|I am a Postdoctoral Fellow in the Institute for Resources, Environment and Sustainability at the University of British Columbia, in the research group of Claire Kremen. I have found a second home in the Wildlife and Conservation Economics Lab. My research combines statistical approaches and data from economics, ecology, remote sensing, and machine learning to assess and address humans’ ecological footprint in natural and agricultural landscapes. I currently study the biodiversity impacts and economic feasibility of different farming strategies, in order to understand how to feed the world while minimizing our environmental footprint.
I received my PhD from the Sustainable Development program at Columbia University. There, I combined environmental and natural resource economics with ecology, to study plant physiology, phenology, and ecology processes, which matter for sustainable development. In particular, I overcome the challenge of monitoring and manipulating ecosystems and species at scale, by exploiting tools from causal inference, remote sensing, and machine learning.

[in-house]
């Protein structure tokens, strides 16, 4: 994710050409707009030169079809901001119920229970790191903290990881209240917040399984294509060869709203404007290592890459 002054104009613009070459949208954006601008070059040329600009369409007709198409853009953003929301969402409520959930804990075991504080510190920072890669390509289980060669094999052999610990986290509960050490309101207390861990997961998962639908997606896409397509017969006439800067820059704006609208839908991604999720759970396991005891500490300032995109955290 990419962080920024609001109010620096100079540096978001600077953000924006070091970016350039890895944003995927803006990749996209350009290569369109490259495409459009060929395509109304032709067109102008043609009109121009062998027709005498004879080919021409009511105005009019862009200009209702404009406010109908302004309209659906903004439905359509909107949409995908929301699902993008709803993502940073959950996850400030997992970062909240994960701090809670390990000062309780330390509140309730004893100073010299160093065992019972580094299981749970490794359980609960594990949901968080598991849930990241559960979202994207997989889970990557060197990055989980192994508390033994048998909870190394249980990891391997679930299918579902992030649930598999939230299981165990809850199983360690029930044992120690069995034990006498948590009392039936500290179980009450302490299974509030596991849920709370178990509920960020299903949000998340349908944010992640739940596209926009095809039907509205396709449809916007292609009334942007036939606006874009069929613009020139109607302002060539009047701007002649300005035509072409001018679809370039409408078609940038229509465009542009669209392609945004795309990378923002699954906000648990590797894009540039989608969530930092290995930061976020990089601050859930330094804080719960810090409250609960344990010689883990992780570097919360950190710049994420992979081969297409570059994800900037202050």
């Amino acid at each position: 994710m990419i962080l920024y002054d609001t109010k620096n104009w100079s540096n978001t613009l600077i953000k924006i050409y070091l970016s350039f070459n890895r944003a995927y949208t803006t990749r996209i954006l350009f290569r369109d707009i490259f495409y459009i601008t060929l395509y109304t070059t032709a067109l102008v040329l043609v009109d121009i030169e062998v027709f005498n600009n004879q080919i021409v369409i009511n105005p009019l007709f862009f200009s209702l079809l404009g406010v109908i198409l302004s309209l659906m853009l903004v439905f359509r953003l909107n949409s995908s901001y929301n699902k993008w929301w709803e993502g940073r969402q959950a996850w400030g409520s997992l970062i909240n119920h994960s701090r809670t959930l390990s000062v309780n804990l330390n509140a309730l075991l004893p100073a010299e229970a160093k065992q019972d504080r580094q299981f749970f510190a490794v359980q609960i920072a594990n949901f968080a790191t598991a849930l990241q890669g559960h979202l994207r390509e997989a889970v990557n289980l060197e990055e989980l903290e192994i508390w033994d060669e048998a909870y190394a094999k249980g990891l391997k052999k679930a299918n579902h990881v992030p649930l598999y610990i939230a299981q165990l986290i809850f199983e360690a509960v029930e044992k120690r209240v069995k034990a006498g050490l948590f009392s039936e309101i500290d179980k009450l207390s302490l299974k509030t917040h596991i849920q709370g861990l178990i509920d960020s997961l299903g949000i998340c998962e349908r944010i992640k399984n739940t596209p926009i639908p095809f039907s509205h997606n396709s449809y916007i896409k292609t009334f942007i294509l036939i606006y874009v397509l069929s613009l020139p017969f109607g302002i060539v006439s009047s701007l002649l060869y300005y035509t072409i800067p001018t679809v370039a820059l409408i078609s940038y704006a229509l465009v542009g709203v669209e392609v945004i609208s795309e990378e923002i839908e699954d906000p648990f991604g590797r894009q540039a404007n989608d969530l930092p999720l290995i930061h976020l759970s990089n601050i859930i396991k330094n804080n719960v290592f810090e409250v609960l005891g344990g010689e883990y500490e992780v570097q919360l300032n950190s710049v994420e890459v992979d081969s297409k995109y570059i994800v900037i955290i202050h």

Prior to my PhD, I graduated from the Ecole Polytechnique with a multidisciplinary bachelor in Science and Engineering, and a masters in Economics and Public Policy, as well as from the London School of Economics, with an MPA in International Development. I have worked with the Social Protection Unit and Human Development Network of the World Bank, and with development and trade economists at the Columbia Business School.